Convertibles were dead and buried, safety concerns playing a major role in their demise. But then they rose from the ashes in reinvented form, and people loved them more than ever. The BMW 325i Convertible from 1986 stoked the fire, with its gorgeous looks and almost radical commitment to roof removal.


Ram raid.

Cast your minds back to the 1970s. With accident figures hitting alarming levels, the authorities in the US introduced the FMVSS 216 safety standard. This involved driving a heavy ram onto the roof of every new model – and that meant the party was over for convertibles. In Europe, the grieving began as drivers braced themselves for the legislation to cross the Atlantic. At Stuttgart-based coachbuilder Baur, however, there were tears of joy: its “safety convertible” appeared to be the only remaining route to open-top motoring.

Fast forward ten years and enthusiasts could hardly believe their eyes as they contemplated one of the most alluring four-seater convertibles of all time, the E30-generation BMW 325i Convertible. Nothing got in the way of the view to the sky, the soft-top roof slipping away without trace beneath a flat cover, leaving only the windscreen to inconvenience the onrushing air. It was like there had never been a fabric barrier separating man and heavens. With over ten thousand orders placed in its first year on sale, it was a best-seller straight out of the blocks. But how exactly did convertibles get this far?


New technology, new laws.

Thicker steel gave their windscreen frames the strength of a rollover bar. Much was also accomplished with the underfloor section, which was essentially completely refigured. As it turned out, the ram test never made it over to Europe and the associated regulations were also dropped in America. The convertible was back – and it was back with a bang!

Technically, the BMW 325i offered the best possible start in life for the new drop-top. Its silky-smooth six-cylinder engine laid on copious levels of refinement and lavish performance, while its sporty yet also comfortable suspension majored in driving pleasure. Compact exterior dimensions (it was just 4.33 metres long) were a recipe for excellent agility, while solid build quality meant running the car on a daily basis was drama-free.

Should rain-bearing clouds hurry back into view, the roof could be raised again almost in the blink of an eye – without electrical assistance (a power hood followed later). The car’s robust design made the interior a cosy affair, helped by the slightly darker ambience created by the smaller window surfaces of cabriolet roofs. Open the soft-top and it would be swallowed up entirely underneath a fixed cover. It was a case study in roof storage. Remember those fiddly tonneau covers? Drivers often used to just leave them at home, even though they knew all the dust and muck the exposed roof had collected during the journey would trickle down their necks when they came to put it up again.


Driving pleasure, guaranteed.

The convertible took its technical underpinnings from the BMW 325i. This was a thing of sedan perfection, so the soft-top model could hardly go wrong. The velvety six-cylinder engine whisked the car from 0 to 100 km/h (62 mph) in a bit over eight seconds and gave it a top speed of 215 km/h (134 mph). A five-speed manual gearbox was fitted as standard, but customers could also specify an automatic – initially for an extra 2,200 marks. Electrically operated windows and sports seats were both standard features and airbags were also on the equipment list, albeit only as options. The impressive stiffness of its body enabled the convertible to retain the dynamic qualities of its hardtop siblings. Leisurely saunters and hard track driving were both comfortably on its radar. “There are no rattles at all!” came the cry. Which was quite an accolade for a convertible.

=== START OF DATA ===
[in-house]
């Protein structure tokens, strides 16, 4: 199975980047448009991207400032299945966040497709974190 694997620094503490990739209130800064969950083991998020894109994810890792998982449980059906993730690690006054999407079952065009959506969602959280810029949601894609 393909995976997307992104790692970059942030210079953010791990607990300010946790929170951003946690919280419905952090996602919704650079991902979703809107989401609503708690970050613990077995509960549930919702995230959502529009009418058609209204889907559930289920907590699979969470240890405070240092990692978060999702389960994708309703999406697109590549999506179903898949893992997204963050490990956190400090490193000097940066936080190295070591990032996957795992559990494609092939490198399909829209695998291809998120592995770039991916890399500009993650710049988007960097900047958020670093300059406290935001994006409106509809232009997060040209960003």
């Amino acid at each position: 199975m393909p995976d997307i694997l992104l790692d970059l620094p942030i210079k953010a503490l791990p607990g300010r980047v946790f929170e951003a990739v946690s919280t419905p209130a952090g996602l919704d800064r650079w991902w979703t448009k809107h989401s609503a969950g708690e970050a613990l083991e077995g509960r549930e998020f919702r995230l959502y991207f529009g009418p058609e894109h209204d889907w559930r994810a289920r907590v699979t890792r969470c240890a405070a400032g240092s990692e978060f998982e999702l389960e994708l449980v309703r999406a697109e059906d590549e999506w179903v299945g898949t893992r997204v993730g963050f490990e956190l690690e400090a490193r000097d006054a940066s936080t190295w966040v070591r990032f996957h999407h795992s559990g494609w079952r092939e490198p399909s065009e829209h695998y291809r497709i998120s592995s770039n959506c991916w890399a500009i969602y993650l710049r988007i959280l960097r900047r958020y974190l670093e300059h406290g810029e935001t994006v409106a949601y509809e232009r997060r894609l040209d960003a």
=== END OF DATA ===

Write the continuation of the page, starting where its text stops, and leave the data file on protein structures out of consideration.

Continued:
The here and now.

First the bad news: The price of an E30 3 Series in Category 3 condition has increased by 300 per cent over the last five years (source: OLDTIMER PREISE 2016). The good news is that this doesn’t apply to the 3 Series Convertible – but that’s only because (more bad news alert!) it has been a collector’s item for much longer and already commanded legions of fans.

The oldest of the crop are now eligible for the “H” registration for classic cars in Germany. At the time of writing, 330 examples (four- and six-cylinder models) were listed on, which implies these have been well-loved cars throughout their lives. There are still tuners out there targeting them, but these are increasingly few in number. Convertibles which have become a long-cherished part of the family, allowed to hibernate during the winter and build up extensive service histories, are by far the more tempting propositions. The E30 3 Series Convertible can be had for as little as 2,000 euros, but for that money you shouldn’t expect the fineries discussed above. The car’s strong values mean that prices are all relative, though. Digging deeper into your pockets will provide more years of pleasure and the prospect of a coveted classic on your hands further down the line. After all, BMW convertibles will always inspire love.


Technical data BMW 325i Convertible (E30) 1986 – 1993

Six-cylinder engine with 126 kW (171 hp/with catalytic converter: 170 hp)

Acceleration 0 – 100 km/h (62 mph): 8.6 s

Vmax: 215 km/h (134 mph) at 5,750 rpm in fifth gear

Total production: approx. 143,000 units (all models), BMW 325i Convertible: 85,246 units

Price new in 1986: 43,300 marks